In a release on the Southern Adventist University website today, Dr. Gordon Bietz announced plans to retire in 2016 after what will have been his 19th year as president. He revealed to the SAU Board of Trustees earlier in the day his intent to retire at the end of next school year.
We stepped out of baggage claim and into the cold Salt Lake City wind. After cramming inside a shuttle car, my fellow students and I set off to Park City, home of the Sundance Film Festival. On the long drive to the hotel, we got to know our driver, a local university student studying geology. One of us asked her why she chose the field, and answer was that she was always fascinated by nature. As a kid, she used to bring back handfuls of funny looking rocks from family hikes. When we arrived at the hotel, she helped us unload our bags and we thanked her for the ride.
There are things that school can’t teach us. As vital as education was in Rajeev Sigamoney’s Film career, he finds in visual story telling important lessons that cannot be found in a classroom. “We go to school to learn how to do math or understand how things work, but no one really teaches us there, what to do when somebody bullies us or how you’re supposed to respond to falling in love,” he says.
Last week, Washington Adventist University hosted a week-long spiritual revival entitled It’s (not) Complicated. According to the poster taped all over restroom stalls and bulletin boards across campus, the main objective of the revival was to discuss the Christian perspective on dating, relationships, spiritual living, sex, and homosexuality.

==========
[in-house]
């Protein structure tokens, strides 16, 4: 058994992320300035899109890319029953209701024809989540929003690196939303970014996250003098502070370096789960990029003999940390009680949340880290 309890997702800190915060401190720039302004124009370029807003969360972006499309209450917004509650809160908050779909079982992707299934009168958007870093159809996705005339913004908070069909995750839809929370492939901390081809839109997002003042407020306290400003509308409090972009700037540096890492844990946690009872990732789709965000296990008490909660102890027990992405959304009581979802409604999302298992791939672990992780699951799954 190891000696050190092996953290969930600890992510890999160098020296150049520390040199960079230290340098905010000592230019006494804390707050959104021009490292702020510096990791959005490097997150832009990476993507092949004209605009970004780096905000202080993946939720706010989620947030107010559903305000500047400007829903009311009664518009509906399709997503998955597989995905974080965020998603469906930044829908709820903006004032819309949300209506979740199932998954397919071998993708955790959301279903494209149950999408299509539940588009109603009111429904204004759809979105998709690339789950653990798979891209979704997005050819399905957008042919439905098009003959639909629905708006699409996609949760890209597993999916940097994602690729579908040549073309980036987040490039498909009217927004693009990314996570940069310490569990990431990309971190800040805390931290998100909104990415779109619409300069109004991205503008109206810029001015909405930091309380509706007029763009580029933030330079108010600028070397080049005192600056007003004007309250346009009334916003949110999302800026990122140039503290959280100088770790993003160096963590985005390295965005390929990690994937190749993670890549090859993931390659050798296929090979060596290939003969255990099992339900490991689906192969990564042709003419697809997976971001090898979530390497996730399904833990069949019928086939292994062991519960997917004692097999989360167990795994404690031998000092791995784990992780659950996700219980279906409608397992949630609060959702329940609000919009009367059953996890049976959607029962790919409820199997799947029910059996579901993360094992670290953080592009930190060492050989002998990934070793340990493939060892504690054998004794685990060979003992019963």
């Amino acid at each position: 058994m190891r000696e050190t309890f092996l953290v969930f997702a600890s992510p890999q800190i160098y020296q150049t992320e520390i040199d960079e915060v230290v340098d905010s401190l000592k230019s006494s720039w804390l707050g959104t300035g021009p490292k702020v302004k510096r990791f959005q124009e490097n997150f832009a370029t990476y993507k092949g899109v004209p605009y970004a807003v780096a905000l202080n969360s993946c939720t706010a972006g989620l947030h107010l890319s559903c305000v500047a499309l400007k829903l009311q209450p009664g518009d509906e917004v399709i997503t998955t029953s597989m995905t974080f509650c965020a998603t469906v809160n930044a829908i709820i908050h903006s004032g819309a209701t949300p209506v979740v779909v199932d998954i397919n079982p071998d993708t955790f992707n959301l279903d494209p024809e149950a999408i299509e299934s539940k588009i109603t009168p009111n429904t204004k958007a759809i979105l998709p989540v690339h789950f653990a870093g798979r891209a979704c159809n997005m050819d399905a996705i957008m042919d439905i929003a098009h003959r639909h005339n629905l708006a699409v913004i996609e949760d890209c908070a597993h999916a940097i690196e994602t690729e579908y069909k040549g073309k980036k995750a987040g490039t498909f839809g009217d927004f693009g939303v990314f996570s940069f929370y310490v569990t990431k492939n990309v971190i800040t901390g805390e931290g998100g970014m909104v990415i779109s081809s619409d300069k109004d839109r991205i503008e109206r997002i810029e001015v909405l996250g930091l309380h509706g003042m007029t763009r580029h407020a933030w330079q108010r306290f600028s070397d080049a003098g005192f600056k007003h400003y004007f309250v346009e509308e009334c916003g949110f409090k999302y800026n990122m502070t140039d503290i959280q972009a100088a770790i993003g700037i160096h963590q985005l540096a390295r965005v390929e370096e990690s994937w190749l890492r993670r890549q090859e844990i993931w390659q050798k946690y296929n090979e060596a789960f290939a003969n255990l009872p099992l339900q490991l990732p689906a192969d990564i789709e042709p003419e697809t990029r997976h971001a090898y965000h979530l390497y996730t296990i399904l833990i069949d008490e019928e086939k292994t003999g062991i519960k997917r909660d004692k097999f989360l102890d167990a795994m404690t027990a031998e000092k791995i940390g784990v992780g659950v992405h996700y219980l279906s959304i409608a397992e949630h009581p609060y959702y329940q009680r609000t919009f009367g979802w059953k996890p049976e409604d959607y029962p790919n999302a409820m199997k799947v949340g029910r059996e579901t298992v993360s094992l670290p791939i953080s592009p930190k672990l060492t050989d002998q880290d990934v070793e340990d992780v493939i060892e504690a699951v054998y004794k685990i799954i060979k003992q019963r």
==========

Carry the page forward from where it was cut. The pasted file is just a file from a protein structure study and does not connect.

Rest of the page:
In January 2014, Dr. Mark Robison, professor of English at Union College in Lincoln, Nebraska, was making preparations for an original Union College drama “Fifty Years Later,” commemorating the fifty years since Dr. Martin Luther King's “I Have a Dream” speech. Robison had invited Oscar Harriott, his friend and deputy ombudsman at the Nebraska State Capitol, to tell stories about “the bad old days.” Harriott, a Lincoln resident, told the actors and writers stories about his time at Union College--both shocking and inspiring.
Just weeks after the announcement that Mt. Vernon Academy in Ohio will cease operations at the end of the current school year, news broke that another Adventist academy will likely close this year as well. Leaders in the Texas Conference of Seventh-day Adventists voted on February 26 to close Valley Grande Adventist Academy, a K-12 school in Weslaco, Texas.
On Wednesday evening, March 3, Niels-Erik Andreasen, president of Andrews University, issued an apolgy for an article that appeared in Andrews’ official student newspaper, the Student Movement. The article, written by Andrews student Nathan Davis, appeared in the February 25 edition of The Student Movement and was entitled “On Black History Month.” Davis, who
Kyle Berg is a senior language arts student at Union College in Lincoln, Nebraska, and in early February, he nervously stood before Union's Board of Trustees to address the school's racist past. Berg wrote for The Clocktower, Union's official student paper,
From the 1930s to the 1960s, Union College participated in racial discrimination and segregation on campus. My point was that Union did take part in this, and my part was to insist that a formal apology be made by the college.